It’s almost impossible to dispute. New members of Congress don’t have as much experience or power as their veteran colleagues. And because of that, they might not be as effective.
That was a common refrain during the campaign to become the next representative in the U.S. House for this part of the Bronx. Eliot Engel had served these same constituents for 30 years, building significant personal and political connections in the House, leading to ultimately chairing the House Foreign Affairs Committee.
It was a snapshot into conversations that would start after the general election. Democrats didn’t take as many seats in the House as they had hoped, and some politicians and analysts pointed fingers at progressive Democrats like Alexandria Ocasio-Cortez, who has become the de facto head of the party’s seemingly ultra-progressive wing.
Ocasio-Cortez hit back on those critics, however, saying she and other progressives had been unseating “powerful” Democrat incumbents since she beat 20-year incumbent Joseph Crowley in 2018. AOC endorsed Jamaal Bowman’s campaign in June, joining former presidential candidates — and progressive U.S. Senators — Bernie Sanders and Elizabeth Warren.
“The reality is, the majority of people across the country are ready for transformative change,” Bowman said. “The American people are ready for leaders who are talking about issues that connect to their everyday lived reality. Issues like ending poverty, challenging racism in all its forms, raising the federal minimum wage, holding police accountable, ending food insecurity, funding our public schools, and treating health care and housing as a human right.”
Bowman’s district first saw some big change on the state level. In 2018, as Ocasio-Cortez shocked the country with her own win, Alessandra Biaggi was busy toppling Jeff Klein in the state senate after what had been a comfortable, yet controversial, 20 years in office.
“What I will absolutely predict is that this is going to be brought to us at the state level,” Biaggi said. “There’s this conversation going on from the moderate Democrats about, ‘Don’t swing too far to the left, we can’t talk about Medicare for All, we can’t talk about the Green New Deal, we can’t talk about, you know, insert policy.’
“This is about the candidates who are standing up and saying, ‘The basic needs of people in these districts are not being met. Here are ways that we can solve these problems.’”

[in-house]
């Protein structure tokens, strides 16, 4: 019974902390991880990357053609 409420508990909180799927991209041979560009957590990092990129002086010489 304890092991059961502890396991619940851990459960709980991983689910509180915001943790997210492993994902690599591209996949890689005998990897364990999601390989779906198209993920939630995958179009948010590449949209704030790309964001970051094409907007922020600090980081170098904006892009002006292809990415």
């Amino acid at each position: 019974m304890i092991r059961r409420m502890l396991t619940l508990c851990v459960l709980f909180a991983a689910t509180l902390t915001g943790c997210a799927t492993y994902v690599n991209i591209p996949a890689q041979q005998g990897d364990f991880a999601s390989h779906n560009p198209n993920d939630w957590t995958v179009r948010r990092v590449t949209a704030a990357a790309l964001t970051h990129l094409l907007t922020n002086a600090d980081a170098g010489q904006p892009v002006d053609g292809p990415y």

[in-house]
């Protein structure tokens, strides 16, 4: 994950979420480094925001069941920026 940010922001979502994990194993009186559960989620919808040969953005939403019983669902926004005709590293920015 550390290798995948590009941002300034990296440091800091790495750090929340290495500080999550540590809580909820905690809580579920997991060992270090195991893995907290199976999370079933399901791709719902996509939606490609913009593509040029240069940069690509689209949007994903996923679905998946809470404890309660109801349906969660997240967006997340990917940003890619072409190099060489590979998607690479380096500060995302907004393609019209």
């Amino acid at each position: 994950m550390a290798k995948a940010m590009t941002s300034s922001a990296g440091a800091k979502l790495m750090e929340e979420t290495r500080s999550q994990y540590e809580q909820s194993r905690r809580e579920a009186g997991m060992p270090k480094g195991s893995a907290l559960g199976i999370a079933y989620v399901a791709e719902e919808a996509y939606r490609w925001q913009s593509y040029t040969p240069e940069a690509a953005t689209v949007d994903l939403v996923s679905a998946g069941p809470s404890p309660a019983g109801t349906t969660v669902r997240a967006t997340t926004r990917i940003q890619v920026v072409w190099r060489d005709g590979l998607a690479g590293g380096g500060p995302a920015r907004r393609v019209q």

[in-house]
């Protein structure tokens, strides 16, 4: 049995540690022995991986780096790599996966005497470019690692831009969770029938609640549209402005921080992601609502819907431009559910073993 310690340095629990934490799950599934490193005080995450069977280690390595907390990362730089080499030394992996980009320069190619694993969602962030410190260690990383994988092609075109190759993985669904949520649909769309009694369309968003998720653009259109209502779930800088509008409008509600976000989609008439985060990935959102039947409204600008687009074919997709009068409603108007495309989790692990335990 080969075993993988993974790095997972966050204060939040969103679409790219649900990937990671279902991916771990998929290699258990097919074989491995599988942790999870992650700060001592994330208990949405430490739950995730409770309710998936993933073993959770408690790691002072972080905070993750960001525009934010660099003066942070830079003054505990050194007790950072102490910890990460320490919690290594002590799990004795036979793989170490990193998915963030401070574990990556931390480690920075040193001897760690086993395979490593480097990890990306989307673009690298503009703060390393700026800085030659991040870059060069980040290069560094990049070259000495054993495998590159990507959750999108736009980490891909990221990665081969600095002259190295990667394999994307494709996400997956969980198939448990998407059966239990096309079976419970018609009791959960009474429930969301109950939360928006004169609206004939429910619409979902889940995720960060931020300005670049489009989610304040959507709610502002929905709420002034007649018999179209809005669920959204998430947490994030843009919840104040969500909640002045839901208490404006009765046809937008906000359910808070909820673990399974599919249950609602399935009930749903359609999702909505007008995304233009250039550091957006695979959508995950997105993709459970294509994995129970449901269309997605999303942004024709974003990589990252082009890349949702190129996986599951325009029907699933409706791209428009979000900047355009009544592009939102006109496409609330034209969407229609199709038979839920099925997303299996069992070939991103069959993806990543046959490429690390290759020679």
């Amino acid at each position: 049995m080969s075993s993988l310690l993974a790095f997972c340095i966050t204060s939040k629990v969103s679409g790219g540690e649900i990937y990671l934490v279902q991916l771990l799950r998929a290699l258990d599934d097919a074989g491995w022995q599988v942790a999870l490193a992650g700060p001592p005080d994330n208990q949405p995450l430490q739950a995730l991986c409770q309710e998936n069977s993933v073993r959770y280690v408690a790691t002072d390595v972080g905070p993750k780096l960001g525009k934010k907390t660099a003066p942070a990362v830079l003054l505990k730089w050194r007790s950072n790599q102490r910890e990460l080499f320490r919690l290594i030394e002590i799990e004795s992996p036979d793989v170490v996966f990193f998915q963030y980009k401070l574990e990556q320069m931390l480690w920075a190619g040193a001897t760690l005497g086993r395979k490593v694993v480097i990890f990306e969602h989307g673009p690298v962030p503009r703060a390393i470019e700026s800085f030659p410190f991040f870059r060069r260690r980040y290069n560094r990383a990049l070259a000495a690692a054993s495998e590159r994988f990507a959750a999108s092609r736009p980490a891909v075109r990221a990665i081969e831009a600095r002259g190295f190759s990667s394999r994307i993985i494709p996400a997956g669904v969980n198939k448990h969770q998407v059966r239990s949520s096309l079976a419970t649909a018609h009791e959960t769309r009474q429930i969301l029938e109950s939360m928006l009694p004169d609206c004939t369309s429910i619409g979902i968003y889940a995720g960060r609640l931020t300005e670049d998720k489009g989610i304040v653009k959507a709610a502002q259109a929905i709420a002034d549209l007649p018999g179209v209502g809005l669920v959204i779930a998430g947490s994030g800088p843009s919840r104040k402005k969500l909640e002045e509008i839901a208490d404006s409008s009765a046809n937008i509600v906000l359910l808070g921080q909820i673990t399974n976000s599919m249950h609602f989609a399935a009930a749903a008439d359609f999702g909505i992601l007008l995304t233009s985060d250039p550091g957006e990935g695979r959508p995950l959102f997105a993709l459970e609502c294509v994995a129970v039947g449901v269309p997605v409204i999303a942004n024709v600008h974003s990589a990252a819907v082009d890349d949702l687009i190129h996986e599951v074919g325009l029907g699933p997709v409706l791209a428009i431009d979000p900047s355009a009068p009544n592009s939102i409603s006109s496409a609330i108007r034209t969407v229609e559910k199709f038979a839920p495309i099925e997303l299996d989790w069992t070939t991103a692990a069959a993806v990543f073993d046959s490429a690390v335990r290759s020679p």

In the Bronx in particular, she said, elected officials haven’t done enough to improve the health of their communities by addressing the borough’s longstanding issues like poor access to doctors and hospitals, as well as poverty. Showing up every year to hand out turkeys is important for families who can’t afford them, Biaggi added, but it’s also important to think about why they can’t afford them and start to solve those problems.
It was issues like that which prompted Biaggi to pull her endorsement of Engel a few weeks before the primary, and instead back Bowman.
It was definitely a mind change, but there was good reason, Biaggi said. When she backed Engel in 2019, she believed it wasn’t the time to primary Democrats, but to instead focus on the presidential election. After the country was slammed with the coronavirus pandemic, things changed “practically 180,” and it was time to have “the leadership of the future” in the district.
Bowman agreed. The perceived divide between progressive and moderate Democrats isn’t important, he said. But being able to work together to make notable changes in the lives of constituents is important.
“COVID-19 relief, Medicare for All, a homes guarantee, and a Green New Deal with a federal jobs guarantee — these are the issues that matter the most to voters in my district, and the issues that my campaign was focused on,” Bowman said. “All Democrats — moderates and progressives alike — need to respond to the needs of their constituents if they hope to connect and engage with the voters in their district.”
Throughout the campaign, Bowman has taken to social media to joke about joining “the Squad,” a group of four congresswomen who took the progressive wing of the party by storm: Ocasio-Cortez, Ayanna Presley, Rashida Tlaib, and Ilhan Omar. All elected in 2018, the four have been the subject of myriad praise — and criticism.
And although their names may have been new to many Americans when they were first elected, they quickly became the face of a movement. And some of the best-known faces in politics, at that.
“The reason so many Americans have been drawn to the Squad is because we finally had people in government who were talking about the issues and needs that are connected to the lived reality of the poor and working class,” Bowman said.
Bowman joined his fellow newly elected representatives in Washington last week for orientation. There the congressman-elect posted photos meeting Cori Bush, another new Squad member. Bush ran in Missouri’s First Congressional District in 2018, losing to incumbent Lacy Clay, who had represented the district since 2001. Clay’s father, Bill, had held the seat since 1969.
Taking another crack at the seat in 2020, Bush picked up endorsements from Sanders and Bowman himself, ultimately winning her August primary against Clay.
Bowman and Bush already are receiving national attention. And while he may not be likely to receive a high-level committee appointment like his predecessor, Bowman said his job isn’t to sit on those committees, but to deliver for his district.
“The people, through their vote, have authorized me to exercise power in Congress on their behalf. But our power is collaborative,” Bowman said. “Having seniority or a prestigious committee assignment doesn’t mean a whole lot to constituents who don’t have health care, can’t pay the rent, (and) whose kids don’t have enough to eat.”